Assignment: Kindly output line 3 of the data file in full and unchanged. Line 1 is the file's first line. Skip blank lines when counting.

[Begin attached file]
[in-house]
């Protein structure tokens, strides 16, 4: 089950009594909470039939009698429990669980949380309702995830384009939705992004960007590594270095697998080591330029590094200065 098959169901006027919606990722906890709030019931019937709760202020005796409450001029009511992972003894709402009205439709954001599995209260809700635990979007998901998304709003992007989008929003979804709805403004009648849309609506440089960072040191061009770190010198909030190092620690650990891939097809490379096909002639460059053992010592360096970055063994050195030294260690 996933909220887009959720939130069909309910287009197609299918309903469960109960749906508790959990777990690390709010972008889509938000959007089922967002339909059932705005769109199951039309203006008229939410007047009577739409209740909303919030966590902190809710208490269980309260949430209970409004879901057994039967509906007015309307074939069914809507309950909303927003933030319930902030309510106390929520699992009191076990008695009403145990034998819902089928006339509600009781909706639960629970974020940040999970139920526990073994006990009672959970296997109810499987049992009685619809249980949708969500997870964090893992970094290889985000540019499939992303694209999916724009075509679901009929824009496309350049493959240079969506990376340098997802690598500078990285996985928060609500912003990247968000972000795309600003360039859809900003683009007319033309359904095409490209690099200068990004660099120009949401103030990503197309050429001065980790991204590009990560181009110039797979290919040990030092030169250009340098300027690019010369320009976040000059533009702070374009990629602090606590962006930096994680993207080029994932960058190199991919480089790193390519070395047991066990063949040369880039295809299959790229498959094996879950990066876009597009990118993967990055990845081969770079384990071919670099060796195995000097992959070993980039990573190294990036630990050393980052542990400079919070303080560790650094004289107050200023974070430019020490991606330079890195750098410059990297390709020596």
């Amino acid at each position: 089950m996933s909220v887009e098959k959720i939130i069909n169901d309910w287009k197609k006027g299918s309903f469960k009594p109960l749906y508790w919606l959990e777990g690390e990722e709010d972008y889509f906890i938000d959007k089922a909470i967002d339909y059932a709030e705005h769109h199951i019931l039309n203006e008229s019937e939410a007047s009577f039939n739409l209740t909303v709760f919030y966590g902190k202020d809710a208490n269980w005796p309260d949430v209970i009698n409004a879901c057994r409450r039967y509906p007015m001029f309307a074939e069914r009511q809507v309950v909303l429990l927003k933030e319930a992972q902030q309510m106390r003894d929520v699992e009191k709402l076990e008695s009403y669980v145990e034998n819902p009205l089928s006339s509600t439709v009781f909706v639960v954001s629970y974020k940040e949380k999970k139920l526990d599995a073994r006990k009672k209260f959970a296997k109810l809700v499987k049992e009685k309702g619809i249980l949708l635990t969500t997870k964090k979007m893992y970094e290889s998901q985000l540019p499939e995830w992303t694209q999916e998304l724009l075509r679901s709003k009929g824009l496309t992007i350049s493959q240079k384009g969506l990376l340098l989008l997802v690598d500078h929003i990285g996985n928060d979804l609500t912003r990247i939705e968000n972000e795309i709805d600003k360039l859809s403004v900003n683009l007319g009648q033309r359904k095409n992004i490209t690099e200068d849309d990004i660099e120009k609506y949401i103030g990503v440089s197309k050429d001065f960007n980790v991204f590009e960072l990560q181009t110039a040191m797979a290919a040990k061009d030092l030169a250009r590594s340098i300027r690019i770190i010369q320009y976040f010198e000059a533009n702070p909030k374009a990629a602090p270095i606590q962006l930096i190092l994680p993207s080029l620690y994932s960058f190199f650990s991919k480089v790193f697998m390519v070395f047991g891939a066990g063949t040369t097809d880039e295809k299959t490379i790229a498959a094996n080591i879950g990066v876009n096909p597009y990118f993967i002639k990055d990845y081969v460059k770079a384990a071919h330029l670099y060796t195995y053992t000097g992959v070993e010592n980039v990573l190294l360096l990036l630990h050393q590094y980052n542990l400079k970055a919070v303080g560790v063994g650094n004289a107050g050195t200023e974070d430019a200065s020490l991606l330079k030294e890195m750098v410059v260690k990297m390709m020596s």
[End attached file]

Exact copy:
């Amino acid at each position: 089950m996933s909220v887009e098959k959720i939130i069909n169901d309910w287009k197609k006027g299918s309903f469960k009594p109960l749906y508790w919606l959990e777990g690390e990722e709010d972008y889509f906890i938000d959007k089922a909470i967002d339909y059932a709030e705005h769109h199951i019931l039309n203006e008229s019937e939410a007047s009577f039939n739409l209740t909303v709760f919030y966590g902190k202020d809710a208490n269980w005796p309260d949430v209970i009698n409004a879901c057994r409450r039967y509906p007015m001029f309307a074939e069914r009511q809507v309950v909303l429990l927003k933030e319930a992972q902030q309510m106390r003894d929520v699992e009191k709402l076990e008695s009403y669980v145990e034998n819902p009205l089928s006339s509600t439709v009781f909706v639960v954001s629970y974020k940040e949380k999970k139920l526990d599995a073994r006990k009672k209260f959970a296997k109810l809700v499987k049992e009685k309702g619809i249980l949708l635990t969500t997870k964090k979007m893992y970094e290889s998901q985000l540019p499939e995830w992303t694209q999916e998304l724009l075509r679901s709003k009929g824009l496309t992007i350049s493959q240079k384009g969506l990376l340098l989008l997802v690598d500078h929003i990285g996985n928060d979804l609500t912003r990247i939705e968000n972000e795309i709805d600003k360039l859809s403004v900003n683009l007319g009648q033309r359904k095409n992004i490209t690099e200068d849309d990004i660099e120009k609506y949401i103030g990503v440089s197309k050429d001065f960007n980790v991204f590009e960072l990560q181009t110039a040191m797979a290919a040990k061009d030092l030169a250009r590594s340098i300027r690019i770190i010369q320009y976040f010198e000059a533009n702070p909030k374009a990629a602090p270095i606590q962006l930096i190092l994680p993207s080029l620690y994932s960058f190199f650990s991919k480089v790193f697998m390519v070395f047991g891939a066990g063949t040369t097809d880039e295809k299959t490379i790229a498959a094996n080591i879950g990066v876009n096909p597009y990118f993967i002639k990055d990845y081969v460059k770079a384990a071919h330029l670099y060796t195995y053992t000097g992959v070993e010592n980039v990573l190294l360096l990036l630990h050393q590094y980052n542990l400079k970055a919070v303080g560790v063994g650094n004289a107050g050195t200023e974070d430019a200065s020490l991606l330079k030294e890195m750098v410059v260690k990297m390709m020596s």